How Can I Help Protect Myself from Identity Theft?
Reading time: 2 minutes
Be careful what you share on social networks
Don’t give out personal information through the mail, by phone or online unless you have initiated the contact
Check your credit reports regularly to help detect suspicious activity
Unfortunately, no consumer can completely protect themselves from the sophisticated tactics identity thieves use to get their hands on sensitive personal and financial information. That’s why information that helps raise awareness about identity theft is important because being a victim of identity theft can be financially and emotionally devastating.
Here are some steps you should consider taking to help in your fight to protect your identity:
Don’t over share. Tech-savvy thieves can quickly gather what you share on social networks (your home or email address; children’s names; birth date and so on) to use for scams, phishing, and account theft.
Fight ‘phishing’ – don’t take the bait. Never give out personal information over the phone, through the mail, or over the Internet unless you have initiated the contact.
Check your credit report and report problems immediately. You should review your credit report at least once per year. Consider signing up for ongoing monitoring of your credit file for potentially fraudulent activity. Take steps to detect identity theft early, which helps minimize its impact.
Use strong passwords online – You’re giving identity thieves a gift by using an easy password because they open the doors to your personal information. Make passwords more complicated by combining letters, numbers, mixing in special characters and changing them regularly.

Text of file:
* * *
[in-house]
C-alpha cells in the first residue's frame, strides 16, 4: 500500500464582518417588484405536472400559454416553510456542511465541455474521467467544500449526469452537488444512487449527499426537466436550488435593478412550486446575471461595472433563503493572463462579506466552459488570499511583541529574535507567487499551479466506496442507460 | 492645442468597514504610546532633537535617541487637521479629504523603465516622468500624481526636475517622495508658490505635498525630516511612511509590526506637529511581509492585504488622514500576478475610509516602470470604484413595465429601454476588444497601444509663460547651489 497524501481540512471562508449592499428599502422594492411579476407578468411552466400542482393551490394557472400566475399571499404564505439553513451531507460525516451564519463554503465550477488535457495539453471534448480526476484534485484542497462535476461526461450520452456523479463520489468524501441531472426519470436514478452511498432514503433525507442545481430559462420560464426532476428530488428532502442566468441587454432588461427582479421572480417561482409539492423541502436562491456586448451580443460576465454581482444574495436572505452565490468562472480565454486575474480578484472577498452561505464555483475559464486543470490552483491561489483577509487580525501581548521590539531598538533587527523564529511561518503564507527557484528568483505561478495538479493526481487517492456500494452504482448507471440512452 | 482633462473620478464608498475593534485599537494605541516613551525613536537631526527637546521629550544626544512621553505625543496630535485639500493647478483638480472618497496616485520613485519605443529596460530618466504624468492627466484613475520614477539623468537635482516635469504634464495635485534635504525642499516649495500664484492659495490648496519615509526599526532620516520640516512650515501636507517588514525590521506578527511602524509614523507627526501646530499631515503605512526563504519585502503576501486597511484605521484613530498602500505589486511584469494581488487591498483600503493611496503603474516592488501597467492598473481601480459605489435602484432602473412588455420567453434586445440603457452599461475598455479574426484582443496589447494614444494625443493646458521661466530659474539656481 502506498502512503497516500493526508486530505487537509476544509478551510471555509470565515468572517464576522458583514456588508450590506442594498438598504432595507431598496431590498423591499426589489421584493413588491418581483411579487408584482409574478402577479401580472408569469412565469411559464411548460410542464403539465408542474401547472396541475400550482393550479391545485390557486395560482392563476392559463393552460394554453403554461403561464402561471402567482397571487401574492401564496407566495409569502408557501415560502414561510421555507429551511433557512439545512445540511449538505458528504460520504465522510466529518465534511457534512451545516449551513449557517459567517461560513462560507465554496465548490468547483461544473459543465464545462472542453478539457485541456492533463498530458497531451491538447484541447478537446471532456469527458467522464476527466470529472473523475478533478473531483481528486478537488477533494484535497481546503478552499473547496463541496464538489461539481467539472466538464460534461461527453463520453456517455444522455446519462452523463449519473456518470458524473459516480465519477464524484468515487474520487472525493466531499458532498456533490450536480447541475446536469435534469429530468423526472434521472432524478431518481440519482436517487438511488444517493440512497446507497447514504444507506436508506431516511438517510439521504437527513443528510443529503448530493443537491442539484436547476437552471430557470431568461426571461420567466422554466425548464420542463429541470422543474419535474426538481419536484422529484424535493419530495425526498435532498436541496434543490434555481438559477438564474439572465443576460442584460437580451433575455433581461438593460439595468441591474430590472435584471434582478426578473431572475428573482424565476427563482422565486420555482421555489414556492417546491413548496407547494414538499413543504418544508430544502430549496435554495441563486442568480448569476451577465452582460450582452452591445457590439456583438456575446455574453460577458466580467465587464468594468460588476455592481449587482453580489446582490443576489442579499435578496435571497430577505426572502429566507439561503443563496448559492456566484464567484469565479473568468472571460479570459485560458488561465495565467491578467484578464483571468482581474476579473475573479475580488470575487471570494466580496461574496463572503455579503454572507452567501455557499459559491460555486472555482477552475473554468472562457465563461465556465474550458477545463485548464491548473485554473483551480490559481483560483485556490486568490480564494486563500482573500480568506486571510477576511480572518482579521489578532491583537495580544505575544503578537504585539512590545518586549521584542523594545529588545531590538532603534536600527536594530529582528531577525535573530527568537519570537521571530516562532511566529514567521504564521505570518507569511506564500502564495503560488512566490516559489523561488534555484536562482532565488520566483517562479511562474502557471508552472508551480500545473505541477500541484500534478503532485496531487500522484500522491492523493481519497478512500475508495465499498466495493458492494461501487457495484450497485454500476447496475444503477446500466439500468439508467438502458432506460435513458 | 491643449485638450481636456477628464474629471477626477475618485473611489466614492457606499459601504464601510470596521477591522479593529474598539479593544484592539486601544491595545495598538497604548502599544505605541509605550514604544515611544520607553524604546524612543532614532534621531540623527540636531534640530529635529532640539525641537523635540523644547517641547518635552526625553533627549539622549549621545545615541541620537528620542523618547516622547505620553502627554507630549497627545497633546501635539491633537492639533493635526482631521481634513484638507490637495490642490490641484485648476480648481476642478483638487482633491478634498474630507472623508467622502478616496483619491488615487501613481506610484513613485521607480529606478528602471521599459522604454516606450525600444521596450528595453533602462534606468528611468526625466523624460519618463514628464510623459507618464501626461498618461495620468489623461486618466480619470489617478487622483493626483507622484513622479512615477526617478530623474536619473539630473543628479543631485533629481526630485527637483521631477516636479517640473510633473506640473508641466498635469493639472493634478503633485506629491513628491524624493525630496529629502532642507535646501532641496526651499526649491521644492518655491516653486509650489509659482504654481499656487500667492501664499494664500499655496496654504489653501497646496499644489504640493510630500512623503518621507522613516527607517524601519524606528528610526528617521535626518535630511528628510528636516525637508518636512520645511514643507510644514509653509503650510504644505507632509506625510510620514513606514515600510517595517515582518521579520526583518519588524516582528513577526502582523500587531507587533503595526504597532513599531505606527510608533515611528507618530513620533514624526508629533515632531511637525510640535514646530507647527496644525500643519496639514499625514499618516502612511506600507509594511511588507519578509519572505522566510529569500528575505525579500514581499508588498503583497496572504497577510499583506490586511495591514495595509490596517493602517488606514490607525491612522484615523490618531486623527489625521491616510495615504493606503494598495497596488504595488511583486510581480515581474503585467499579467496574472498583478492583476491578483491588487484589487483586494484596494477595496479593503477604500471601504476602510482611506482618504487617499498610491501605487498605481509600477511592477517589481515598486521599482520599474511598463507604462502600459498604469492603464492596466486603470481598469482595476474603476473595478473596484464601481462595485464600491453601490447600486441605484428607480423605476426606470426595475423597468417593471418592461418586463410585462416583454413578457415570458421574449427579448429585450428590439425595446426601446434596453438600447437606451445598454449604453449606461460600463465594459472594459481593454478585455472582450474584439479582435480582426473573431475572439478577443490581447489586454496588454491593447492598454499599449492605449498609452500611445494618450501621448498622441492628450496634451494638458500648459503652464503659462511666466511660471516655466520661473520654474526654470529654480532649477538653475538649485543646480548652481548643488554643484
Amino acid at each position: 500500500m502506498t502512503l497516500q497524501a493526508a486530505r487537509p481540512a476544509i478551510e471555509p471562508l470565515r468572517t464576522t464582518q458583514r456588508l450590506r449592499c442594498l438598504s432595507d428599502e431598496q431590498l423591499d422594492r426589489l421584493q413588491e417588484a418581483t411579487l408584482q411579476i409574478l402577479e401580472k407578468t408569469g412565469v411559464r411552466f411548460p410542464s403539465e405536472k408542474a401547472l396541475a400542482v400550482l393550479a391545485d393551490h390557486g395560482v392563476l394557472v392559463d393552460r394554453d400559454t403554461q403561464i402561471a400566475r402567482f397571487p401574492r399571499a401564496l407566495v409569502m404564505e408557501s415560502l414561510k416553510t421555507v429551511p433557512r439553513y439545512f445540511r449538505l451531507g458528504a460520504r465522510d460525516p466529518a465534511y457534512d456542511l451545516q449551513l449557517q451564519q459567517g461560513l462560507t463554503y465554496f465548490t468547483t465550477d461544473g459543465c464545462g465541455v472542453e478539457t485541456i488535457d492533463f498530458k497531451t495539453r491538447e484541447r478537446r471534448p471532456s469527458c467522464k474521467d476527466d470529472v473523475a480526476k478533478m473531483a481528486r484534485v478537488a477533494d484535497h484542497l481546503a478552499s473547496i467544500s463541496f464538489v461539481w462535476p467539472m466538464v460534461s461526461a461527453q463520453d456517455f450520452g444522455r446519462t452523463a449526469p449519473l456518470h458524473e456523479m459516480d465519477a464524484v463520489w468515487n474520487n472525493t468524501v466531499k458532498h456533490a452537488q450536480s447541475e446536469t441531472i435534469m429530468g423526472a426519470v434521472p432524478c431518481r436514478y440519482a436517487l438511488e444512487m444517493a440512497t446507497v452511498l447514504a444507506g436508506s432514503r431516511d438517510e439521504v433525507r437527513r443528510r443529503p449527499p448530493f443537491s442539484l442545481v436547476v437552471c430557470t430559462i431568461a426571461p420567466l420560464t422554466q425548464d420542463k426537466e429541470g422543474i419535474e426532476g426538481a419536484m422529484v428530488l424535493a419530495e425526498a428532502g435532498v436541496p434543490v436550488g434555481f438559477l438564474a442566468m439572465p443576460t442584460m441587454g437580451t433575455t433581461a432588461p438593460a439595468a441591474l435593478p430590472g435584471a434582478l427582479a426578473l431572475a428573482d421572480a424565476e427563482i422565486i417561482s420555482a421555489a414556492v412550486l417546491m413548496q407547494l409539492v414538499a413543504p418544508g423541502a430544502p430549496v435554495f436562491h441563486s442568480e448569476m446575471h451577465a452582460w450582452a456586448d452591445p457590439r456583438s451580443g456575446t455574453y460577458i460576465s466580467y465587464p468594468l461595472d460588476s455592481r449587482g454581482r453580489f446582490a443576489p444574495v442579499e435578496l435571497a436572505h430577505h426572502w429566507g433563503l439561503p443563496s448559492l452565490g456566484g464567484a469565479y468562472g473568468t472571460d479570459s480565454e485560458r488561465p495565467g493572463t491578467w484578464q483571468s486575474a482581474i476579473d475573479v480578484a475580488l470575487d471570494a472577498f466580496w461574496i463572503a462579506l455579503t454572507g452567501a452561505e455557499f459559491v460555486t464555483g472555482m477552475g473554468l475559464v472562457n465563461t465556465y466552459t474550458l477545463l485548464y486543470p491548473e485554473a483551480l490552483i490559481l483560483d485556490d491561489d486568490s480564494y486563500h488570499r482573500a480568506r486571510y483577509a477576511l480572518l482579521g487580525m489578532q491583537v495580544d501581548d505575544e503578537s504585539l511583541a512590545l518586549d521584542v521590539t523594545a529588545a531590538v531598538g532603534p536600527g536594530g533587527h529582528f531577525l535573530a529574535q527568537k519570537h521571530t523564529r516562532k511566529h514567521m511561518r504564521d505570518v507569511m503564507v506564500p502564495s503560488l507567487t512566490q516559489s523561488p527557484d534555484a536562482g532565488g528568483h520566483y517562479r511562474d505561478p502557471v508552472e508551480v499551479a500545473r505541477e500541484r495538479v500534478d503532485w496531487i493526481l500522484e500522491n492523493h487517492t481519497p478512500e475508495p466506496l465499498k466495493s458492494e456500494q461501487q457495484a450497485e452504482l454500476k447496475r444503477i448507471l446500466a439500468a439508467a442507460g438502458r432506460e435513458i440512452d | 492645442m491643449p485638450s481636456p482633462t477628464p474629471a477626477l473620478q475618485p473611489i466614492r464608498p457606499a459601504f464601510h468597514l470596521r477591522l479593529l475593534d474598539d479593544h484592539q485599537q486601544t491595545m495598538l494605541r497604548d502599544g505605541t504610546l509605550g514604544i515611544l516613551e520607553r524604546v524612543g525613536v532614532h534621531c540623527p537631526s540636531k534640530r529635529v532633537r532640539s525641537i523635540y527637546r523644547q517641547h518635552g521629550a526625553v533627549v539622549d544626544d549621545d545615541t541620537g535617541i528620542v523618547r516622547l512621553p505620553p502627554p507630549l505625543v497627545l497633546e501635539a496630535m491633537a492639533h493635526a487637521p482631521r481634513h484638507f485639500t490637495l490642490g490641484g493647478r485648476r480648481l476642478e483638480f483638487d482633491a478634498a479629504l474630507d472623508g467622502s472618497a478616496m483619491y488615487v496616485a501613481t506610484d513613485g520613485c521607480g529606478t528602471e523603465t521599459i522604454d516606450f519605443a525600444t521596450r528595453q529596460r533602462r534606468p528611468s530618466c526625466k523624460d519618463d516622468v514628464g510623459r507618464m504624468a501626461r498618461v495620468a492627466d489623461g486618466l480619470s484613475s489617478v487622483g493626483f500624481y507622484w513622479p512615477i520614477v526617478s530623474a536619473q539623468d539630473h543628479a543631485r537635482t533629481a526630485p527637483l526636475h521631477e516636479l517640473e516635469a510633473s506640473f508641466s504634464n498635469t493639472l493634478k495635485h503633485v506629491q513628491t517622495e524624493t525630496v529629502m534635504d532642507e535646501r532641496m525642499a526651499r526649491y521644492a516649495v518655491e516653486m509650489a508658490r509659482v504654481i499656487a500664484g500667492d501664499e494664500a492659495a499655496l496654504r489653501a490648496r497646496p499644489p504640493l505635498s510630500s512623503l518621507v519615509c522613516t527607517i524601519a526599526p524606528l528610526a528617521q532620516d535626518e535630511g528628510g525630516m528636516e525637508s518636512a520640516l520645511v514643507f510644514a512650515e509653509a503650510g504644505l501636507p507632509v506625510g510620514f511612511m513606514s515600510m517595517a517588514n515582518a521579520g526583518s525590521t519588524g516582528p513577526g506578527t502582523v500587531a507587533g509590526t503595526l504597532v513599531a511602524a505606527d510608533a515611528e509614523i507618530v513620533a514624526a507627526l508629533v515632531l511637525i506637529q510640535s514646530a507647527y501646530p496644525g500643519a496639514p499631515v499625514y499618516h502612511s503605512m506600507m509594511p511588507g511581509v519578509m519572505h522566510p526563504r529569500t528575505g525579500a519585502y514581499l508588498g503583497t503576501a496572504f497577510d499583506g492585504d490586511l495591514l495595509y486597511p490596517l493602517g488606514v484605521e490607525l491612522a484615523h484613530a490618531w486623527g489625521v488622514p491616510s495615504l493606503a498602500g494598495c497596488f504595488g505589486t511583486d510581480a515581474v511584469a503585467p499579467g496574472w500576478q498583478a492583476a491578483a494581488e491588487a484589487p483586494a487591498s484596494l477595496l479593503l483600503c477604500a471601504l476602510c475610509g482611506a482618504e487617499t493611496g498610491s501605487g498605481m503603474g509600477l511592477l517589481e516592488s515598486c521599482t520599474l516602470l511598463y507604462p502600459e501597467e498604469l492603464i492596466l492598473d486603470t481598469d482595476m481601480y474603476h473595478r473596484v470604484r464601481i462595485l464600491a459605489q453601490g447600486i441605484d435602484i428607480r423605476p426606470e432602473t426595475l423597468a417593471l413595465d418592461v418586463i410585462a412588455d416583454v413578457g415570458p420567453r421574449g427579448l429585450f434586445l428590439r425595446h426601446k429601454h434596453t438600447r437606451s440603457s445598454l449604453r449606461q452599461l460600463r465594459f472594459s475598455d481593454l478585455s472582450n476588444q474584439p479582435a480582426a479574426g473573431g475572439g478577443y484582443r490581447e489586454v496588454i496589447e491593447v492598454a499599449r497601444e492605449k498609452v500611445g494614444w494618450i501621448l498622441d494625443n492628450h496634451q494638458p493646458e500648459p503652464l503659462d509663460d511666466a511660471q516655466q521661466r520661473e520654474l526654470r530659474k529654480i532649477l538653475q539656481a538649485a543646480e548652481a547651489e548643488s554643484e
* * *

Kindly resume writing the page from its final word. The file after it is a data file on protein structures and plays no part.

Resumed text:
Don’t trust public Wi-Fi - Be aware that your mobile device is vulnerable to viruses and hackers. Only download applications from trusted sources at home on a secure network.
Review your transactions. Check your credit card bills carefully for any unauthorized charges or withdrawals and report them immediately. Call if bills don’t arrive on time. It may mean that someone has changed contact information to hide fraudulent charges.
Safeguard personal information in your home, especially if you are having service work done there, employ outside help, or have a roommate.
Protect your mail. Bring in your mail daily. Forward or re-route your mail if you move, change your mailing address or are planning to be away.
Shred all documents you are discarding, including pre-approved credit applications received in your name, insurance forms, bank cheques and statements, and other financial information. An identity thief can easily pick through your garbage or recycling.